Mod note: Best of Eddie, this was originally posted on 10/9/12.
Sheila Bair has been making the rounds promoting her new book lately and, by and large, she hasn't said anything that she hasn't been saying for five years now. But one thing she said recently stuck out in my mind and got me thinking about incentives, especially those incentives that relate to banker pay.
There's no longer any question that the compensation structure was largely at fault for some of the ridiculous risks taken during the run up to the subprime crisis. And that's at all levels: from loan originators in strip malls all the way up to Wall Street CEO's. Everyone is talking about banker comp these days ('s James Gorman even says it's still too high) because everyone is afraid of the next major crisis.
So an idea Bair came up with made some sense to me. Right now (post Dodd-Frank) the compensation structure has been changed to reflect a more sober environment: where bonuses used to be mostly cash now they're cash and stock - some bonuses are even majority stock at this point. The thinking is that the bankers will be more interested in the long term success of the bank (and by extension the bank's stock price) if they have some skin in the game. But maybe there's a way to skew it even further toward cautious stewardship.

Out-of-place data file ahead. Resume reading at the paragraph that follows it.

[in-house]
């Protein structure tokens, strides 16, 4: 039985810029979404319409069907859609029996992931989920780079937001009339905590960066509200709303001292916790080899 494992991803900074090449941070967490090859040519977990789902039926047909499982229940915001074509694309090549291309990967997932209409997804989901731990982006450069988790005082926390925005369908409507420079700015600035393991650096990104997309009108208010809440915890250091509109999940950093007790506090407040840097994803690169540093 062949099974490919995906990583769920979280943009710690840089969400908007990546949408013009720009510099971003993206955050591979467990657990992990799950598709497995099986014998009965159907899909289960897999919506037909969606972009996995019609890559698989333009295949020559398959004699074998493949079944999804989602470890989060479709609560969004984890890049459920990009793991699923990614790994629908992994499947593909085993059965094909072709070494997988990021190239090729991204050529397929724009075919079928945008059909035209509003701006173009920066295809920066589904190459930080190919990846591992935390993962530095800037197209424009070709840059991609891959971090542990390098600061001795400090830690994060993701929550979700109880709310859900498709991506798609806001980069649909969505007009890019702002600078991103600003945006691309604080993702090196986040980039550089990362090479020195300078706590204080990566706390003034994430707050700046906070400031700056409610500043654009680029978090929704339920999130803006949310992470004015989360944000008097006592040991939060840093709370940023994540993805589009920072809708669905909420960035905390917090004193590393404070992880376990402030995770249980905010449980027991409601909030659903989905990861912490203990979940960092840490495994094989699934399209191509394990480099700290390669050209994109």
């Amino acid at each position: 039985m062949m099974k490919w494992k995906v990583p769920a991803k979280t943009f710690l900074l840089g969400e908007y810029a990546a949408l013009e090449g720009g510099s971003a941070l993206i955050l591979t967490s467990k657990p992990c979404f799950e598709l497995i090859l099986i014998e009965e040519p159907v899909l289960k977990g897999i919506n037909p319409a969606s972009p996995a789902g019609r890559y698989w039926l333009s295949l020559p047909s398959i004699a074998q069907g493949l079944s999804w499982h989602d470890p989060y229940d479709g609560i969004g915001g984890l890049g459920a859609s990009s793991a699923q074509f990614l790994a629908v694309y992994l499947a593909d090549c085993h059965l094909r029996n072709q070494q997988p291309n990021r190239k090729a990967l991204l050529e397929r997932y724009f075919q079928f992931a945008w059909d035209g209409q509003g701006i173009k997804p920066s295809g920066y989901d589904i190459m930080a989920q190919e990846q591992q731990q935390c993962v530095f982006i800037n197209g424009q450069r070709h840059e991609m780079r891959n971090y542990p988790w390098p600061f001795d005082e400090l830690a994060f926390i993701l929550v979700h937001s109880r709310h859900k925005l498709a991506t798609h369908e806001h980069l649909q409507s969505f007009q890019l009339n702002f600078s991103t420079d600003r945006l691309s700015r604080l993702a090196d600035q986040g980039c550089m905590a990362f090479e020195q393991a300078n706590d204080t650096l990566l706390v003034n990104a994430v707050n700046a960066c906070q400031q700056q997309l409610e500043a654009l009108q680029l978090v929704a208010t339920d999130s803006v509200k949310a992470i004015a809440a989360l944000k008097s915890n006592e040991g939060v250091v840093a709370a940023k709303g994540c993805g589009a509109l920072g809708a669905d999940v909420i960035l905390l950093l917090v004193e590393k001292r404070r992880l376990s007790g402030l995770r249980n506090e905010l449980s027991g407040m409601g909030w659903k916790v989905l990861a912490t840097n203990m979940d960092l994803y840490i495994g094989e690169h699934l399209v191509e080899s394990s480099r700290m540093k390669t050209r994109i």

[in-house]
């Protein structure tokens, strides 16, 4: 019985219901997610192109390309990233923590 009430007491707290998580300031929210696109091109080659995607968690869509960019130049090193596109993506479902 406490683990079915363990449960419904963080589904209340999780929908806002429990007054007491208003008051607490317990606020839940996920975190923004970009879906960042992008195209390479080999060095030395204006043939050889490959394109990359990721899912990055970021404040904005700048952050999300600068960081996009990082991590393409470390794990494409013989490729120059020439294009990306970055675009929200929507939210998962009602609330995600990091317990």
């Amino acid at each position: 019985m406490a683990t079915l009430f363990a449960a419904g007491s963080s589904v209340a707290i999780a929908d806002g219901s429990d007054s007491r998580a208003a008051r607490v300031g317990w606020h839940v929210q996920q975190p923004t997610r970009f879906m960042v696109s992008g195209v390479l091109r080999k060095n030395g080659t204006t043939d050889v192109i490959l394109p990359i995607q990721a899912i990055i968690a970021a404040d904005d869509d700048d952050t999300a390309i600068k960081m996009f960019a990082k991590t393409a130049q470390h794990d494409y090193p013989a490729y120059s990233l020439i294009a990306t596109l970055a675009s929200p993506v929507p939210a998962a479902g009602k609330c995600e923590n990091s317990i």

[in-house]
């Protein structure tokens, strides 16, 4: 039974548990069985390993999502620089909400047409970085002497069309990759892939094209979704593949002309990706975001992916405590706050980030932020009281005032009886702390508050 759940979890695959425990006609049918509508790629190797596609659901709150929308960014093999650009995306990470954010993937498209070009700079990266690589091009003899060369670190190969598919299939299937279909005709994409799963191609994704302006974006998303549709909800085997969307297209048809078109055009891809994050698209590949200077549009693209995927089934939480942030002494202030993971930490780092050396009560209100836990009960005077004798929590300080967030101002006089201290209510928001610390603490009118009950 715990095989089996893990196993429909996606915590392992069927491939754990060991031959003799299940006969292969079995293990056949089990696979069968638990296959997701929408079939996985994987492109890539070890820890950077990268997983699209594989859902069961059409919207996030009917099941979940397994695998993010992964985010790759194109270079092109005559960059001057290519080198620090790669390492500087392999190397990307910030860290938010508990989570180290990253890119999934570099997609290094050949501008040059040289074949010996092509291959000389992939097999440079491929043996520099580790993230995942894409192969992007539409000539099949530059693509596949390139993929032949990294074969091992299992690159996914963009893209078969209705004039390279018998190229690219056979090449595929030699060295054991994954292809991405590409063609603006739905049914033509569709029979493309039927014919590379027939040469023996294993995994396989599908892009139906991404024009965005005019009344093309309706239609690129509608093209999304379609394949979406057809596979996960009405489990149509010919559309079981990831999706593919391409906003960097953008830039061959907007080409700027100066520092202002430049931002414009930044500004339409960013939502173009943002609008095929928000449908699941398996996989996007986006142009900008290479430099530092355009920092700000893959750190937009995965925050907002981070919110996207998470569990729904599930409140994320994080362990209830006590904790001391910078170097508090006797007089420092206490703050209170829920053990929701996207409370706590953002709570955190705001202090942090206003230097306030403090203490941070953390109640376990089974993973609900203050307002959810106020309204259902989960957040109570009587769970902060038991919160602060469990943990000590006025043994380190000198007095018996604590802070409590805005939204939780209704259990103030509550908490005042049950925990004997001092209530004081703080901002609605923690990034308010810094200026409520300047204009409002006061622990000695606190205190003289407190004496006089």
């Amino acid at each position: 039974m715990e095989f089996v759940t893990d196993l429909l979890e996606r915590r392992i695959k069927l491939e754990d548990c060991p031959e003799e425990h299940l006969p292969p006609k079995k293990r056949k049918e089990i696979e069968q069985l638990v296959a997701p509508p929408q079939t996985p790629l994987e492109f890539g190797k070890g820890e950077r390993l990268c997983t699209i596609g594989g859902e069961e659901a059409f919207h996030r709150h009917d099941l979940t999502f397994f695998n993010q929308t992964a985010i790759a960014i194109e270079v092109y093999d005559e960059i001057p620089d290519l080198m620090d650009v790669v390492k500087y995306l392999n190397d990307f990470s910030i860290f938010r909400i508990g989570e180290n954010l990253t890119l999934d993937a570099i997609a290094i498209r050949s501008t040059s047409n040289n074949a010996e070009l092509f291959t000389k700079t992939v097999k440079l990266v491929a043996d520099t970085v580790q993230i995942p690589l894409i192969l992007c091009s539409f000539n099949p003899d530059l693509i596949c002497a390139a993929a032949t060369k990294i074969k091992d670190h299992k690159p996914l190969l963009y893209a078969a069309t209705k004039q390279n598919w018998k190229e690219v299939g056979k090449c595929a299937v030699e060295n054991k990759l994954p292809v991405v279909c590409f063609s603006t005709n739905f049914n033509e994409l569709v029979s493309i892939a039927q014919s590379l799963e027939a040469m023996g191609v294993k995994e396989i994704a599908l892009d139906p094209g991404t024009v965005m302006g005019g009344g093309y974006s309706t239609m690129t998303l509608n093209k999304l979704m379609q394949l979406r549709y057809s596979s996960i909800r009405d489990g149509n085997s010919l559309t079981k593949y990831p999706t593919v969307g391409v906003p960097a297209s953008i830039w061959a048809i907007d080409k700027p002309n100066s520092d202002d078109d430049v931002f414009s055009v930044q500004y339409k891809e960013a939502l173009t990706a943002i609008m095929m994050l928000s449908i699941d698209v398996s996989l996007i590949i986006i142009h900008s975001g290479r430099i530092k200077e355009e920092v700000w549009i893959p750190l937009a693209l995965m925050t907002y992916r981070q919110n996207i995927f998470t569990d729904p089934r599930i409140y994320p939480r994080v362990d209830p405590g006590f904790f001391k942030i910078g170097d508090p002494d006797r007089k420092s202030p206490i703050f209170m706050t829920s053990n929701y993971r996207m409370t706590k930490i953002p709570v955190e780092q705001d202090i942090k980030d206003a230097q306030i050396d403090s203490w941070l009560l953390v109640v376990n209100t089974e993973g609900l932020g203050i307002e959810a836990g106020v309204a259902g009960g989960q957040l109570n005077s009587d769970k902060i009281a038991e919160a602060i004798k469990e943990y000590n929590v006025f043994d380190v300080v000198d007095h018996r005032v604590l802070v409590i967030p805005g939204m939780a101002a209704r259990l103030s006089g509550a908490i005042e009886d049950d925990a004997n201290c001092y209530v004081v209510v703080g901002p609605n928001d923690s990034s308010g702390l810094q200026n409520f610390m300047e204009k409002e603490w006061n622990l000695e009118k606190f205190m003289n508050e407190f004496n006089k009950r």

What if bankers were paid in bonds instead of stock? There's an argument to be made that even a three-year lock-up on selling bonus shares could be circumvented by juicing the stock price temporarily (i.e. taking outsized risk and hoping it works out over 36 months). But if bankers were paid in bonds they'd have an even greater incentive to keep the ship upright and water tight.
I have to say there's some good logic there. While I don't think it's an easy feat to manipulate a stock price higher over the course of three years, I have to admit that paying guys in bonds would remove the temptation altogether.
Obviously this applies more to senior guys, and not much would change at the junior levels. But it makes pretty good sense to me. I'd like to hear an argument against it anyway.
What say you WSO?